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Russian Deaths in Indian Jungle Followed Days of Binge-Drinking

Russian Deaths in Indian Jungle Followed Days of Binge-Drinking

BHUBANESWAR, India—Pavel Antov holed himself up in his hotel room, refusing food and drink for two days, after the death of a longtime friend who had accompanied him on a trip deep into the jungles of east India.

The last time the staff at the Hotel Sai International recall seeing the 65-year-old Russian—a prominent regional lawmaker who owned a sausage-making company—he was alone on Dec. 24, swinging his fists in the air and heading for the hotel roof.  

Moments later his body slammed onto a low-slung building at the foot of the three-story hotel, according to staff and police.

Mr. Antov’s death has drawn India into a thicket of international speculation over the demise of wealthy Russians, some with ties to the Kremlin. Since Russia’s invasion of Ukraine, at least 19 senior Russian executives have been found dead in their homes and other locations. Two of them were discovered along with the bodies of their wives and children.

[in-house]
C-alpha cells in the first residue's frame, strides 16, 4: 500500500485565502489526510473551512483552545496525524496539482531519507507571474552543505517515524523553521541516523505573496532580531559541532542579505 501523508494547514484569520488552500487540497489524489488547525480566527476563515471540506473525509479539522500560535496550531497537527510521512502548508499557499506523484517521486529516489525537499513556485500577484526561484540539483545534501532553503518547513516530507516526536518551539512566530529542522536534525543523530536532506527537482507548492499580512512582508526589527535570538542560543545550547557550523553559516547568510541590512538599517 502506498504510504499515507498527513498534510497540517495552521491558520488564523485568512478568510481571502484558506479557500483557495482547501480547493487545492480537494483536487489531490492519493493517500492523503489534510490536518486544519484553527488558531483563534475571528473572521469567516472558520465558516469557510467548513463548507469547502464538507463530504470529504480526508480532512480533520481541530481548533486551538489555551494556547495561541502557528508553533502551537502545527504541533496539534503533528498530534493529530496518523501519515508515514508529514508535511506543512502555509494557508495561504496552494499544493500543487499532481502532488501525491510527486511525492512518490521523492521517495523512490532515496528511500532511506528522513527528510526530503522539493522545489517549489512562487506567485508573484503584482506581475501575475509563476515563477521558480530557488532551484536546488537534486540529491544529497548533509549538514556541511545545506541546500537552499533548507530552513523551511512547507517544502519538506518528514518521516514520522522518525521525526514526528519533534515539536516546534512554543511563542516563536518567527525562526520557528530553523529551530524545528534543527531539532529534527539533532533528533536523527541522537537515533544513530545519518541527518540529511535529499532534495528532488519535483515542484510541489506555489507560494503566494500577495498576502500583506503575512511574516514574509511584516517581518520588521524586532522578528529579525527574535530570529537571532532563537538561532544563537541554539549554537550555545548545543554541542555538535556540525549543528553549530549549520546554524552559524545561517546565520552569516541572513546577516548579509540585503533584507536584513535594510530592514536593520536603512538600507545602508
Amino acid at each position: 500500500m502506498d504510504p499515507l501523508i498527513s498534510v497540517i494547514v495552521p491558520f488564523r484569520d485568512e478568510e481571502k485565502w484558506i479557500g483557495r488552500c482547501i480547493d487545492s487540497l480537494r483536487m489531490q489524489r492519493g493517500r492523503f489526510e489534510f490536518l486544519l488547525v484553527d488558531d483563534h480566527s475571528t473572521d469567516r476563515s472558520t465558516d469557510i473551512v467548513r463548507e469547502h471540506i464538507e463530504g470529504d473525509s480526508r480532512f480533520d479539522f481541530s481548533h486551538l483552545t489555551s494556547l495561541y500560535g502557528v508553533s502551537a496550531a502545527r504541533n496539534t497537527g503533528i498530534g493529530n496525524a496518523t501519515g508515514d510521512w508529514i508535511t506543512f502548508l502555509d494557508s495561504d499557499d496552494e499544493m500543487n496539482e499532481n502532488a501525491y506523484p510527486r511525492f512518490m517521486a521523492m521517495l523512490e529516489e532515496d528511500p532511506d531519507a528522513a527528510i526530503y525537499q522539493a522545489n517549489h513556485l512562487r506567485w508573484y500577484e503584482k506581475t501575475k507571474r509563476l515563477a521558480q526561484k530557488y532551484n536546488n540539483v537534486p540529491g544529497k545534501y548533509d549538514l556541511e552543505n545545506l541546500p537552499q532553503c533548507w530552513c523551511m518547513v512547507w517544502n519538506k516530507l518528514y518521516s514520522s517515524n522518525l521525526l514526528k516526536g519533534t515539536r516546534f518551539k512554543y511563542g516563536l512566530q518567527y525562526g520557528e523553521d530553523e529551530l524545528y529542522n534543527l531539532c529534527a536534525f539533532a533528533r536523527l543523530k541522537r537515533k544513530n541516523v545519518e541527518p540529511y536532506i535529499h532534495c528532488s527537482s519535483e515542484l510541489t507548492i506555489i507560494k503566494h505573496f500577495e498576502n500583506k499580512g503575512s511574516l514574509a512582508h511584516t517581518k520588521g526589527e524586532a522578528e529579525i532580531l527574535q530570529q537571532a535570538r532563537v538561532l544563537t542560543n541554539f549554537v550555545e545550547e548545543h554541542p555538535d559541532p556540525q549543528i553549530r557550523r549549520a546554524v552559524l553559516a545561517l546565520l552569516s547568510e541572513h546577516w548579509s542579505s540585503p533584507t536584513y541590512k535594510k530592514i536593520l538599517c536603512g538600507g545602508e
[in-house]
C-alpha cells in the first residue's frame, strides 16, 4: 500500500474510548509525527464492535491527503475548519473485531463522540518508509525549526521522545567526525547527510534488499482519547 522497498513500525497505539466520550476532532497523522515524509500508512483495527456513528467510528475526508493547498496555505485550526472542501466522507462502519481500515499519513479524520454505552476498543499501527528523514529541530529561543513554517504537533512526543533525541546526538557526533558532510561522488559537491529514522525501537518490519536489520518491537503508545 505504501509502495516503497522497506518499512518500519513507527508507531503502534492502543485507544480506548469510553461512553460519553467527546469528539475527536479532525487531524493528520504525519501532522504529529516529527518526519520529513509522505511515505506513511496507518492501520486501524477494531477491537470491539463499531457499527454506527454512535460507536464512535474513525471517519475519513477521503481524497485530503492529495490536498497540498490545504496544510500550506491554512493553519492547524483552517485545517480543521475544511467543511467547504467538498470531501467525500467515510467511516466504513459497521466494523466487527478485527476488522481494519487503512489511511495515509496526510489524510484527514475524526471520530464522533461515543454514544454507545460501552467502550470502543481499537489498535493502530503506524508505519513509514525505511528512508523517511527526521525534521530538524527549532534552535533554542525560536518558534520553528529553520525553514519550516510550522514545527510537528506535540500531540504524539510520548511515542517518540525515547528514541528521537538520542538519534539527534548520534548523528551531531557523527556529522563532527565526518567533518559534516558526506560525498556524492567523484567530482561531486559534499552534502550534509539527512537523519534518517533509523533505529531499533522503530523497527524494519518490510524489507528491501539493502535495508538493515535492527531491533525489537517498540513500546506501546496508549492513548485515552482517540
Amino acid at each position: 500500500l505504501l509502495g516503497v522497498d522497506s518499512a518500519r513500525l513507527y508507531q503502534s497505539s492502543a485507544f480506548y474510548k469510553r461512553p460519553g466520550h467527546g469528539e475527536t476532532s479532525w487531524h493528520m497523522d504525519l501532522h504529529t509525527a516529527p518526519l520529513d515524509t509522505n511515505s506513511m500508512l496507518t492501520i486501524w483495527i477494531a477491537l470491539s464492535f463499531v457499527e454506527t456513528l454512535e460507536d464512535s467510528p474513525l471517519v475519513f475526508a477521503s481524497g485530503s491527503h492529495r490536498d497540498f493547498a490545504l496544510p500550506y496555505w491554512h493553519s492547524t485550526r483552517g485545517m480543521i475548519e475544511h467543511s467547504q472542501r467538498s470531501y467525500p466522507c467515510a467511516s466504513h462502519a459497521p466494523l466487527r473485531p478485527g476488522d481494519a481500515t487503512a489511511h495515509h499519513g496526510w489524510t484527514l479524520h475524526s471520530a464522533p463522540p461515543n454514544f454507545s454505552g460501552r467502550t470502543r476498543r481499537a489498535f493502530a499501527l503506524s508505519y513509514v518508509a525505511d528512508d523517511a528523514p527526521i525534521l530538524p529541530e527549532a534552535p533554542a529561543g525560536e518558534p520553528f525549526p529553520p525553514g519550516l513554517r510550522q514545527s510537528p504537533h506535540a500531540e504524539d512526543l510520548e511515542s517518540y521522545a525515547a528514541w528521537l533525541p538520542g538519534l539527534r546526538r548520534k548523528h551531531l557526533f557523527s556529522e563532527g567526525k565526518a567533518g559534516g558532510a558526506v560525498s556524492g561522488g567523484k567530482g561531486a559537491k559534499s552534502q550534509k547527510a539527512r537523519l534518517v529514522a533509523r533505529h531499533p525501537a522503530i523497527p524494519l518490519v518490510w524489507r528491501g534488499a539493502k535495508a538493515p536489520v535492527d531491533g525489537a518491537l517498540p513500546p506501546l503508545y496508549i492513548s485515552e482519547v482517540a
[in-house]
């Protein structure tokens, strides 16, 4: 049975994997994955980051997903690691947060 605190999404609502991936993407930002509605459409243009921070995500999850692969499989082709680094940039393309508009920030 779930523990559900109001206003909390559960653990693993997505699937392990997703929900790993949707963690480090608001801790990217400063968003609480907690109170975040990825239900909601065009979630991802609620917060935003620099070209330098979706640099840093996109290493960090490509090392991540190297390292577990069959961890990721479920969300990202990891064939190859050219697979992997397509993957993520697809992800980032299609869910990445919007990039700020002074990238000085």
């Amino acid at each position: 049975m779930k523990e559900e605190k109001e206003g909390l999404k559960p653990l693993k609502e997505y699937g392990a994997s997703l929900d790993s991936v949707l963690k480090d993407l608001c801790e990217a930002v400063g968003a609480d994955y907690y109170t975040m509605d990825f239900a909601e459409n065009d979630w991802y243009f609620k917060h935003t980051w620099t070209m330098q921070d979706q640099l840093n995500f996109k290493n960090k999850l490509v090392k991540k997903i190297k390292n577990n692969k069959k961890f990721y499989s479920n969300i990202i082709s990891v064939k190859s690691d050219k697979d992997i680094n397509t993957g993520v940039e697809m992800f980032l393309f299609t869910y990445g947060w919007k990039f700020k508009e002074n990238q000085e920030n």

In September,

Ravil Maganov,

the chairman of Lukoil PJSC, Russia’s second-largest oil-and-gas company and one of the few Russian corporations to openly call for an end to Russia’s war in Ukraine, died after falling from a sixth-floor hospital window in Moscow, according to state news agency TASS. He had been hospitalized for a heart attack and was taking antidepressants, the news agency said.

Mr. Antov, a member of the ruling United Russia party, had been under media scrutiny at home for a quickly retracted WhatsApp post deemed critical of Moscow’s military campaign in Ukraine. His death came two days after his traveling companion, Vladimir Bydanov, 61, died of a heart attack, police said. The men had been sharing a room in India.

The early stages of an investigation by Odisha state police into the deaths of Messrs. Antov and Bydanov indicate there was no foul play, according to the lead investigator. Interviews with police and people around Messrs. Antov and Bydanov in the days before they died suggest the two men had been drinking heavily throughout a trip that quickly spiraled out of control. Police said a regular autopsy showed Mr. Bydanov died of a heart attack on Dec. 22, Mr. Antov’s birthday. A regular autopsy showed Mr. Antov died two days later from internal injuries suffered from the fall, police said. 

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